If maximum authenticity is the desired goal, the solution is to simply reuse the parts that were on the car or replace them. Direct-replacement components or kits that are readily available for most first-generation Mustang models. In our case, we wanted to do a bit better because we had upgraded the engine to achieve higher performance. These engine modifications would be pointless unless we used a freer-flowing exhaust system that’s commensurate with our resulting airflow increase. We did not want to use headers, both for durability and aesthetic reasons, so we decided to use the higher-flow cast-iron exhaust manifolds that were standard equipment on high-performance K-code models of the 289-ci engine. The factory rated these at a similar power level to what we believe our engine would produce and thus we felt the use of these freer-flowing exhaust manifolds would be best for the goals we had in mind.
This Tech Tip is From the Full Book, HOW TO RESTORE YOUR MUSTANG 1964 1/2-1973. For a comprehensive guide on this entire subject you can visit this link:
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We would surely have opted for headers had we wanted to achieve a higher level of power/performance and not been as concerned with keeping a factory appearance. Many different types of headers are available for those who choose that option. Our choice did require a bit of luck since the 289 K-code engine was no longer offered in 1968 Mustangs. Fortunately, it was still available in the similar 1967 body style, which allowed us to piece together a system that would work. In the photos, I show the components we decided on and further explain their features and rationale. I also touch on a couple of other performance tips you might want to consider implementing in your restoration.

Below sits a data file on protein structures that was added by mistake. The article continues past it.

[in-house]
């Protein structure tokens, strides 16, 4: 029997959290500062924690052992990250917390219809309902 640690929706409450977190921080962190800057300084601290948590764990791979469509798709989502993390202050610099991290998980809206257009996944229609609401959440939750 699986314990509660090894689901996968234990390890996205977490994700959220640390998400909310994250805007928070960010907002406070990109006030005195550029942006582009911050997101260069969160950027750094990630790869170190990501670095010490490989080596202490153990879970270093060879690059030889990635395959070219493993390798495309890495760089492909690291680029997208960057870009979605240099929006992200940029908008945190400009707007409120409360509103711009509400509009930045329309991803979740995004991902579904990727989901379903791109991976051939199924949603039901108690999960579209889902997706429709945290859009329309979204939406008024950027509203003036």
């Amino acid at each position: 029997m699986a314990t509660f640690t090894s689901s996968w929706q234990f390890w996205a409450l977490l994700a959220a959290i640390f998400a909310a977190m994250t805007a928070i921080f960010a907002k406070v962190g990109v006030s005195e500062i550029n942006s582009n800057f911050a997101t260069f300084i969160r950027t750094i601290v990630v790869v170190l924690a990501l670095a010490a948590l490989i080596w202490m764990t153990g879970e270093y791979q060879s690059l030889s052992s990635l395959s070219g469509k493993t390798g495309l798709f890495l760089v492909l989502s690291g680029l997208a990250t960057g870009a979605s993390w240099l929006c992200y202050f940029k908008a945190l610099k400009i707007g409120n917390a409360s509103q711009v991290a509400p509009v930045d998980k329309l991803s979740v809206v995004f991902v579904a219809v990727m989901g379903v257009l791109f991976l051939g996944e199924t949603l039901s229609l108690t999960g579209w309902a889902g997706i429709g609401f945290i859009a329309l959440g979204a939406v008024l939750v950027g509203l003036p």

Written by Frank Bohanan and Republished with Permission of CarTech Inc